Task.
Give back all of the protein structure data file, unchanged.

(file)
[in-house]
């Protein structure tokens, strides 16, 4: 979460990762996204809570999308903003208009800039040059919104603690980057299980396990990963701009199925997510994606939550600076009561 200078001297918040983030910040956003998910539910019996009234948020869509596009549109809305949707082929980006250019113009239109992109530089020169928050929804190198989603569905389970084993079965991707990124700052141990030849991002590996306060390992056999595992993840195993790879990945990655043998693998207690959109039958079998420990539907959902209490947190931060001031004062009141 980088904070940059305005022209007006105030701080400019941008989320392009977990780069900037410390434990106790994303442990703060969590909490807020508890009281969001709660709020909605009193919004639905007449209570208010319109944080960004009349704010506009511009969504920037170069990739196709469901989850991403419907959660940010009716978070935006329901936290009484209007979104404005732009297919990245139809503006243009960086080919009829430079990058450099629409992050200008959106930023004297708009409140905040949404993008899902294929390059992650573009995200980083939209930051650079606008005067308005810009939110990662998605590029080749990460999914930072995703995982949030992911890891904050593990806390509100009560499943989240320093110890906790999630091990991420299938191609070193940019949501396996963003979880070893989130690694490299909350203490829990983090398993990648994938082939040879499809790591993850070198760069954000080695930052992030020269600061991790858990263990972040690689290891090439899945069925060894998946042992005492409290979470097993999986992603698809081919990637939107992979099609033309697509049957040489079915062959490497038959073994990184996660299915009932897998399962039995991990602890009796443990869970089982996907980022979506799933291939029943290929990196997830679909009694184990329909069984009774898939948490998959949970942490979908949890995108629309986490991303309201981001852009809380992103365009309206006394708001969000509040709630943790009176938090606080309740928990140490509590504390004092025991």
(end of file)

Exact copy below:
[in-house]
């Protein structure tokens, strides 16, 4: 979460990762996204809570999308903003208009800039040059919104603690980057299980396990990963701009199925997510994606939550600076009561 200078001297918040983030910040956003998910539910019996009234948020869509596009549109809305949707082929980006250019113009239109992109530089020169928050929804190198989603569905389970084993079965991707990124700052141990030849991002590996306060390992056999595992993840195993790879990945990655043998693998207690959109039958079998420990539907959902209490947190931060001031004062009141 980088904070940059305005022209007006105030701080400019941008989320392009977990780069900037410390434990106790994303442990703060969590909490807020508890009281969001709660709020909605009193919004639905007449209570208010319109944080960004009349704010506009511009969504920037170069990739196709469901989850991403419907959660940010009716978070935006329901936290009484209007979104404005732009297919990245139809503006243009960086080919009829430079990058450099629409992050200008959106930023004297708009409140905040949404993008899902294929390059992650573009995200980083939209930051650079606008005067308005810009939110990662998605590029080749990460999914930072995703995982949030992911890891904050593990806390509100009560499943989240320093110890906790999630091990991420299938191609070193940019949501396996963003979880070893989130690694490299909350203490829990983090398993990648994938082939040879499809790591993850070198760069954000080695930052992030020269600061991790858990263990972040690689290891090439899945069925060894998946042992005492409290979470097993999986992603698809081919990637939107992979099609033309697509049957040489079915062959490497038959073994990184996660299915009932897998399962039995991990602890009796443990869970089982996907980022979506799933291939029943290929990196997830679909009694184990329909069984009774898939948490998959949970942490979908949890995108629309986490991303309201981001852009809380992103365009309206006394708001969000509040709630943790009176938090606080309740928990140490509590504390004092025991």